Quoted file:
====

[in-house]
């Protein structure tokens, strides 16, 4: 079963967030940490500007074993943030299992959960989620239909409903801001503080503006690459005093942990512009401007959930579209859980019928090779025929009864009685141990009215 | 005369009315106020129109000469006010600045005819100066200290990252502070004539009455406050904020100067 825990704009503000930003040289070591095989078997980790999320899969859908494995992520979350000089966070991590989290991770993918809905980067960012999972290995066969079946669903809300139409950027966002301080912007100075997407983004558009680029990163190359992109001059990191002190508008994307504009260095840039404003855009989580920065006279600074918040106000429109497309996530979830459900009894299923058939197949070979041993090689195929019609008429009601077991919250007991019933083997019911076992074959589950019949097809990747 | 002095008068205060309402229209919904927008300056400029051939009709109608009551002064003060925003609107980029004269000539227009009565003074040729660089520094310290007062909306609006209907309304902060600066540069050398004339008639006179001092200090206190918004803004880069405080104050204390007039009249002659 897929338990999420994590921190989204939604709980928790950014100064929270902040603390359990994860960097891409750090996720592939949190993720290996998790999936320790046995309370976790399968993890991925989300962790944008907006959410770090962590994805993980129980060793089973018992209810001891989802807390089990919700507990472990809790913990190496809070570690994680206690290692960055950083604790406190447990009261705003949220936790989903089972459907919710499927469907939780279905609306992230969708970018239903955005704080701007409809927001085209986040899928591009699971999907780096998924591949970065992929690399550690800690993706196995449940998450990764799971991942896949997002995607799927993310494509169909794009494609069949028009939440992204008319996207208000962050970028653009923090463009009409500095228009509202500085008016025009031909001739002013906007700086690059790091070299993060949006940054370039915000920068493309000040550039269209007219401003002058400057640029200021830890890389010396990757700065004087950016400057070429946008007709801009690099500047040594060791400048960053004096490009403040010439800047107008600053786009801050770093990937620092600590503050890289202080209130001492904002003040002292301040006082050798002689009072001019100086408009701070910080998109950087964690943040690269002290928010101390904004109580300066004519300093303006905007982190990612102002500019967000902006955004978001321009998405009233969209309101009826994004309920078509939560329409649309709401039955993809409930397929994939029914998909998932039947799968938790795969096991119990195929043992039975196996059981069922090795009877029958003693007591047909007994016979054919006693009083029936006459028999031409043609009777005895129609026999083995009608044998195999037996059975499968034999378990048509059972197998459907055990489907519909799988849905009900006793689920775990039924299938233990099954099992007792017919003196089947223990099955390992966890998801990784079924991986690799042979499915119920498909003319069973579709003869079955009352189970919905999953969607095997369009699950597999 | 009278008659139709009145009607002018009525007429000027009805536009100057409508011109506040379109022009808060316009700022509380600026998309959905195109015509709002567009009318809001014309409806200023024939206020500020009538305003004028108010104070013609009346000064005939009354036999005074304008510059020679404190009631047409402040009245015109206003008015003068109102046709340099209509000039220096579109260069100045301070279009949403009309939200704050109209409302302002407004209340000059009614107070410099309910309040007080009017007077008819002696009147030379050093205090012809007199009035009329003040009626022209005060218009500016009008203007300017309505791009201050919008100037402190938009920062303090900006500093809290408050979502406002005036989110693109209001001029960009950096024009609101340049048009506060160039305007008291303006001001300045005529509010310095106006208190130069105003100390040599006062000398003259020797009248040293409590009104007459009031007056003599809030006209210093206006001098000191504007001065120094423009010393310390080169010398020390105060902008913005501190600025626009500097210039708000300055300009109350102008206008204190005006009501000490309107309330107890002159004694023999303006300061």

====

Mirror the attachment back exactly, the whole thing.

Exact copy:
[in-house]
């Protein structure tokens, strides 16, 4: 079963967030940490500007074993943030299992959960989620239909409903801001503080503006690459005093942990512009401007959930579209859980019928090779025929009864009685141990009215 | 005369009315106020129109000469006010600045005819100066200290990252502070004539009455406050904020100067 825990704009503000930003040289070591095989078997980790999320899969859908494995992520979350000089966070991590989290991770993918809905980067960012999972290995066969079946669903809300139409950027966002301080912007100075997407983004558009680029990163190359992109001059990191002190508008994307504009260095840039404003855009989580920065006279600074918040106000429109497309996530979830459900009894299923058939197949070979041993090689195929019609008429009601077991919250007991019933083997019911076992074959589950019949097809990747 | 002095008068205060309402229209919904927008300056400029051939009709109608009551002064003060925003609107980029004269000539227009009565003074040729660089520094310290007062909306609006209907309304902060600066540069050398004339008639006179001092200090206190918004803004880069405080104050204390007039009249002659 897929338990999420994590921190989204939604709980928790950014100064929270902040603390359990994860960097891409750090996720592939949190993720290996998790999936320790046995309370976790399968993890991925989300962790944008907006959410770090962590994805993980129980060793089973018992209810001891989802807390089990919700507990472990809790913990190496809070570690994680206690290692960055950083604790406190447990009261705003949220936790989903089972459907919710499927469907939780279905609306992230969708970018239903955005704080701007409809927001085209986040899928591009699971999907780096998924591949970065992929690399550690800690993706196995449940998450990764799971991942896949997002995607799927993310494509169909794009494609069949028009939440992204008319996207208000962050970028653009923090463009009409500095228009509202500085008016025009031909001739002013906007700086690059790091070299993060949006940054370039915000920068493309000040550039269209007219401003002058400057640029200021830890890389010396990757700065004087950016400057070429946008007709801009690099500047040594060791400048960053004096490009403040010439800047107008600053786009801050770093990937620092600590503050890289202080209130001492904002003040002292301040006082050798002689009072001019100086408009701070910080998109950087964690943040690269002290928010101390904004109580300066004519300093303006905007982190990612102002500019967000902006955004978001321009998405009233969209309101009826994004309920078509939560329409649309709401039955993809409930397929994939029914998909998932039947799968938790795969096991119990195929043992039975196996059981069922090795009877029958003693007591047909007994016979054919006693009083029936006459028999031409043609009777005895129609026999083995009608044998195999037996059975499968034999378990048509059972197998459907055990489907519909799988849905009900006793689920775990039924299938233990099954099992007792017919003196089947223990099955390992966890998801990784079924991986690799042979499915119920498909003319069973579709003869079955009352189970919905999953969607095997369009699950597999 | 009278008659139709009145009607002018009525007429000027009805536009100057409508011109506040379109022009808060316009700022509380600026998309959905195109015509709002567009009318809001014309409806200023024939206020500020009538305003004028108010104070013609009346000064005939009354036999005074304008510059020679404190009631047409402040009245015109206003008015003068109102046709340099209509000039220096579109260069100045301070279009949403009309939200704050109209409302302002407004209340000059009614107070410099309910309040007080009017007077008819002696009147030379050093205090012809007199009035009329003040009626022209005060218009500016009008203007300017309505791009201050919008100037402190938009920062303090900006500093809290408050979502406002005036989110693109209001001029960009950096024009609101340049048009506060160039305007008291303006001001300045005529509010310095106006208190130069105003100390040599006062000398003259020797009248040293409590009104007459009031007056003599809030006209210093206006001098000191504007001065120094423009010393310390080169010398020390105060902008913005501190600025626009500097210039708000300055300009109350102008206008204190005006009501000490309107309330107890002159004694023999303006300061």